With more unemployed people than at any time in U.S. history, President Barack Obama will sign Wednesday the most lavish foreign aid package in the country's history, a massive US$38 billion in military aid to Israel over the next 10 years, which adds a significant sum of US$700 million a year to what Washington already pays yearly to Tel Aviv.
The 10-year aid package underpins Washington’s congressionally mandated requirement to help maintain Israel’s “qualitative military edge” in the region.
The deal, known as a memorandum of understanding, calls for US$3.8 billion a year in aid, up from US$3.1 billion annually under the current pact, which expires in 2018, U.S. officials told Reuters. Prime Minister Benjamin Netanyahu had originally sought upwards of US$4.5 billion a year.
Aside from the fact that the aid gives Israel a massive advantage over the Palestinians in the decades-long conflict between the two, critics also point to how Washington is willing to spend valuable taxpayers money to aid an already powerful ally instead of dealing with major economic issues at home.
The deal will guarantee foreign aid to the country until 2027, a decade after Obama has left office. Last month journalist Glenn Greenwald writing in for The Intercept noted Israeli living standards already surpass those in the U.S. in some critical areas.
While Israeli citizens enjoy universal health care, 33 million citizens in the United States don’t have coverage, Greenwald notes. Israelis also have a higher life expectancy, 82.27 years, compared to 79.68 years in the U.S. And Israel's infant mortality rate—one of the best indicators of human development—is one of the lowest in the world, at 3.55 deaths for every 1,000 live births. Conversely, in the United States, 5.87 babies die before their first birthday.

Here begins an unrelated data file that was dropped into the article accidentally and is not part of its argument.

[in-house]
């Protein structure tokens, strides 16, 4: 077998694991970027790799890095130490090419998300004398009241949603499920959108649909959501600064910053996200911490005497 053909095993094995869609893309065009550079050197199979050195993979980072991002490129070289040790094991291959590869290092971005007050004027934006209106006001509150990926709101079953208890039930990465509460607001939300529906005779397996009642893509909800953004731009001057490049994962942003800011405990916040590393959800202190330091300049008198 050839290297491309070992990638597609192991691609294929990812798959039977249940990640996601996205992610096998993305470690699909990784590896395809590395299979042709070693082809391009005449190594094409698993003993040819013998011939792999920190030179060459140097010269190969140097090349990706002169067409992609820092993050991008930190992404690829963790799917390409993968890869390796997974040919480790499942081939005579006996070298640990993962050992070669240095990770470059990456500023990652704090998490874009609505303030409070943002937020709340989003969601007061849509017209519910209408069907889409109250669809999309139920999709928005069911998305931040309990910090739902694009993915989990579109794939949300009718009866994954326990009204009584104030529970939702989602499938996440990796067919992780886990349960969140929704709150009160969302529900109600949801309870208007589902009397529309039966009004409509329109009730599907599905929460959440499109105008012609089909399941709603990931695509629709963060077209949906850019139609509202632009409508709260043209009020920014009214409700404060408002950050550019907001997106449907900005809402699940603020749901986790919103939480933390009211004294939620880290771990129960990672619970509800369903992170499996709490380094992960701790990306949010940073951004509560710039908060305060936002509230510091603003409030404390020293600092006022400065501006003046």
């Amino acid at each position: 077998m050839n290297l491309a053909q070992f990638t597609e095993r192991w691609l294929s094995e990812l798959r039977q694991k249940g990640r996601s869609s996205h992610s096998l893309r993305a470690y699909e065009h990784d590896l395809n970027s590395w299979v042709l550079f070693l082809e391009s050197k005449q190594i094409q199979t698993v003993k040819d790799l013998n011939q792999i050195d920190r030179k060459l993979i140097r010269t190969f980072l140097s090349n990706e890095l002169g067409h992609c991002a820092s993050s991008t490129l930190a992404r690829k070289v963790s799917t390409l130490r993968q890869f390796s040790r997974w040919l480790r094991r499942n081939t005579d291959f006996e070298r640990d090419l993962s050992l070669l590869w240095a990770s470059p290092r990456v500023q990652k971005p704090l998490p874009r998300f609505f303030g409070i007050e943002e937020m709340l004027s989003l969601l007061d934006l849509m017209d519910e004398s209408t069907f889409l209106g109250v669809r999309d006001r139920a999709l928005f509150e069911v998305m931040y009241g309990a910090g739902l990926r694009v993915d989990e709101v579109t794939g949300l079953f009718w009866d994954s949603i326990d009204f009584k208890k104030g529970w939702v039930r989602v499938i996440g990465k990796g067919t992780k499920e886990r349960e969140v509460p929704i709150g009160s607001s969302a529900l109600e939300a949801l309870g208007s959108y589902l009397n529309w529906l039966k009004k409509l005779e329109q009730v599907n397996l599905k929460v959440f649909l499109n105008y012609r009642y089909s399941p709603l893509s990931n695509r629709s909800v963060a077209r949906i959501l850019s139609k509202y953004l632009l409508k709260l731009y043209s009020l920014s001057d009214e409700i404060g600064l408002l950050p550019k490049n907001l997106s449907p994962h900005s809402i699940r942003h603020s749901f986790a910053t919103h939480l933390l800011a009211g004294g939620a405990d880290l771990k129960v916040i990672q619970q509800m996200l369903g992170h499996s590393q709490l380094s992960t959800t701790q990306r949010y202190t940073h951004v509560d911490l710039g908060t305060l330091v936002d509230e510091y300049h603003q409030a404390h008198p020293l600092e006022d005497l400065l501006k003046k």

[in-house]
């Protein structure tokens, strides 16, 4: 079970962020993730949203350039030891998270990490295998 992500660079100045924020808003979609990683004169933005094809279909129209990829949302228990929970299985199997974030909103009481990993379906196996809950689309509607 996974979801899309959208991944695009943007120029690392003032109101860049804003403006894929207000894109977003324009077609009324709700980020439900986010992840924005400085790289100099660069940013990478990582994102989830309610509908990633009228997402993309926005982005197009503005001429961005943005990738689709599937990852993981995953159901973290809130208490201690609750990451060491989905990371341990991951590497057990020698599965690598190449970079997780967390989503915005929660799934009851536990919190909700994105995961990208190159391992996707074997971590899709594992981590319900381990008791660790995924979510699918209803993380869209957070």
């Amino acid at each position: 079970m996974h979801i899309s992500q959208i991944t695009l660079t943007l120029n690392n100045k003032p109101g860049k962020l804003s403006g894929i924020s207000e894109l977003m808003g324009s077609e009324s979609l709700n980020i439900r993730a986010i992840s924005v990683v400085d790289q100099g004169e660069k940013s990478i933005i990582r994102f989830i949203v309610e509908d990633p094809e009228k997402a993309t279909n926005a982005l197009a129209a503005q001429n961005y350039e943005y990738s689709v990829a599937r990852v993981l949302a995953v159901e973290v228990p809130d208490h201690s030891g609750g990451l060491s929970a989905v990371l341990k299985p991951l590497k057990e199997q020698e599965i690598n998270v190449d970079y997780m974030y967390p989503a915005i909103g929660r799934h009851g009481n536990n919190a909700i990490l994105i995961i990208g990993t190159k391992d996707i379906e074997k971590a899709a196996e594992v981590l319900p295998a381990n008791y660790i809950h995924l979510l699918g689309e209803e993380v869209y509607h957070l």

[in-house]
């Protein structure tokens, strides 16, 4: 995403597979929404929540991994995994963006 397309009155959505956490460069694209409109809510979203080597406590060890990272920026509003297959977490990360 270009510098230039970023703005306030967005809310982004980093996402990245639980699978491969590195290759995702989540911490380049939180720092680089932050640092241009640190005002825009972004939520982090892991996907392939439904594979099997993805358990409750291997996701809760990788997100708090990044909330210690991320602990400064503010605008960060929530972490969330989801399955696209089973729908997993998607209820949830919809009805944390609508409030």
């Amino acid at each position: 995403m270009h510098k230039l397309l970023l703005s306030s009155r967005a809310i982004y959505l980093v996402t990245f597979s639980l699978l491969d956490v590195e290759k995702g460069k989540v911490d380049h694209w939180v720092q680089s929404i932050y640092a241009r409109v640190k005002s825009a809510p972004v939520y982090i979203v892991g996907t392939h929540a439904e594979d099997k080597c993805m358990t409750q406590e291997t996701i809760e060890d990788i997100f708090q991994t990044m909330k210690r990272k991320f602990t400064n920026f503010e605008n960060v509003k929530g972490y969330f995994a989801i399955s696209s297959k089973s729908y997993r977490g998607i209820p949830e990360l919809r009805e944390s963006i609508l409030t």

The U.S. Bureau of Labor Statistics reported last year that the number of U.S. citizens 16 years and older who were not in the workforce eclipsed 93 million people, an all-time high and nearly a third of the total U.S. population of 321 million.
A 2012 Congressional Resources Service report, as reported by The Intercept, found that “U.S. military aid (to Israel]) has helped transform Israel’s Armed Forces into one of the most technologically sophisticated militaries in the world.” Despite that aid, Israeli Prime Minister Benjamin Netanyahu has reportedly demanded as much as US$5 billion in aid a year.
What's more, he has also opposed U.S. requirements that some of that money is spent with U.S. military contractors rather than Israeli ones. With the U.S. presidential elections just three months away, both political parties are campaigning to restore the once-vaunted middle-class prosperity in the country, but Israeli aid is all-but-sacrosanct in the electoral discourse.
Early in the campaign Trump had suggested that he might not oppose the international Boycott, Divestment and Sanctions movement, or BDS, against Israeli-made products—but has since reversed his position.